What distinguishes Chelois from other French-American hybrid wines is its soft spice and black pepper. This flavor permeates the nose and taste. This interesting and layered wine has the same nose as its taste and then finish. As the wine gets older, the fruit flavors remain, but the structure becomes more noticeable with earth and wet brick flavors, and the body, while still velvety, has a grainy complex presence that gives structure to the entire wine. The wines age well and needs oak to enhance its quality immeasurably.
Hudson-Chatham Chelois 2008 If I were to taste this wine blind, I would tell you this is a Pinot Noir from Burgundy, France. And really a great food wine. So for me, the story here is unusual grape, very small amount of it produced, and a successful hybrid, which I think is rare. The nose is lots of red fruit, and a little bit of earthiness. Very jammy attack. And completely dry finish. High acidity. A refreshing quality to it, and yet it has real structure, real substance. A beautiful wine. A great food wine. I’ve had this wine with white meats, it’s awfully good. I had it with vegetarian lasagna, it’s excellent. I would have it with leaner cuts of red meat, braises… really a nice wine. – Steven Kolpan, James Beard award-winning author of Exploring Wine, on WAMC
Hudson-Chatham 2008 Chelois – I was excited to try it. On the nose I got a bouquet of raspberry, cooked cherry, mushroom and a hint of vanilla… I found the wine light and soft with flavors of black cherry an cran-raspberry…I really enjoyed this wine. – Debbie Gioquindo, Hudson Valley Wine Goddess
Hudson-Chatham Winery 2008 Chelois is made entirely from fruit grown in Casscles own vineyard — a 15 year-old block located on the rocky hills adjacent to the Hudson River. Hand picked, the fruit was manually pressed and aged in French oak for nine months, the wine was bottled unfined and unfiltered. It’s interesting that the Chelois grape was once grown in Burgundy as there is something distantly Burgundian about it. The nose shows a lot of sweet vanilla and oak at first, but also red cherry, dried cranberry and a distant black pepper-crusted grilled mushroom note way in the back. Soft and light bodied, the palate shows more of a vanilla oak than a toasty oak, with more dried cranberry and cherry flavor. The acidity is subtle but makes the medium-short finish fresh, dry and clean. Without any tasting history with this grape, I won’t delve into the potentially hyperbolic, but there certainly seems to be potential here. This is a good start. – Lenn Thompson, New York Cork Report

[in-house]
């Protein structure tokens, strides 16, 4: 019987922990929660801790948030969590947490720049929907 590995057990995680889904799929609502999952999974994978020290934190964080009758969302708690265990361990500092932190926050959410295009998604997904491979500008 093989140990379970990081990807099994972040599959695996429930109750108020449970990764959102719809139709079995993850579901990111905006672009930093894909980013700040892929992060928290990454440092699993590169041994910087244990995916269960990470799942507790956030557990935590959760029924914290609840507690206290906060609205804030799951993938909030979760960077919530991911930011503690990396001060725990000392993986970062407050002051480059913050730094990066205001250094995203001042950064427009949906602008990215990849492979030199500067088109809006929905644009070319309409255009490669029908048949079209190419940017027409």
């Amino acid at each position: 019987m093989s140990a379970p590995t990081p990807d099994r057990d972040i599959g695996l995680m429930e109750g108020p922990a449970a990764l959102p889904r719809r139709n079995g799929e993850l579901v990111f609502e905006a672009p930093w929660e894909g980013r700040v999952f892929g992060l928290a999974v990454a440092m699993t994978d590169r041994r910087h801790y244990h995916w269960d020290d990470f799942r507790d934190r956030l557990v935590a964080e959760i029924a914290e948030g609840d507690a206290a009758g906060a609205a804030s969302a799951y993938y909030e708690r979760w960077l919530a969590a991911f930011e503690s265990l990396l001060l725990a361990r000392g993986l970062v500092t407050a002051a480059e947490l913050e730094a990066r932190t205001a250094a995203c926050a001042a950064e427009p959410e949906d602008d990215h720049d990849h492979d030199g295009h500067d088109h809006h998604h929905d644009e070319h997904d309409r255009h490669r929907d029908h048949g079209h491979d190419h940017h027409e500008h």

Hudson-Chatham Chelois 2010 – Very distinct sweet strawberry jam tones greet the nose joined by smoky top notes and a touch of minerality. Lightly sweet on entry, this is round and lush with soft tannins and finely integrated acidity. The fruit is fairly fresh with blueberry tones complimenting the wild strawberry base. Nice and lively on the palate, this finishes with some drying tannins that lend the finish an odd astringent/sweet character. A bit on the rustic side. 83pts! – Gregory Dal Piaz, Snooth.com
Hudson-Chatham Chelois 2010 [C]learly a cut above, sporting vibrant red fruit, medium body and nice acidity… it’s a superb food companion as well. – Christopher E. Matthews, UpstateDowntown
Hudson-Chatham 2011 Chelois [A]romas of strawberry conserve, plum skin, red cherry and something slightly earthy and stemmy. Medium-light in body — the mouthfeel reminds me of a middle-tier Beaujolais — the palate is fruity with strawberry and red cherry dominating. This is a lively, fresh wine where acidity is more prominent than tannin. There is a faint peppery note on the mid-palate but as the wine finishes in the mouth there is a stemmy/woody, slightly bitter flavor that is a bit rustic and makes this a wine best suited to the dinner table rather than as a cocktail replacement. – Lenn Thompson, New York Cork Report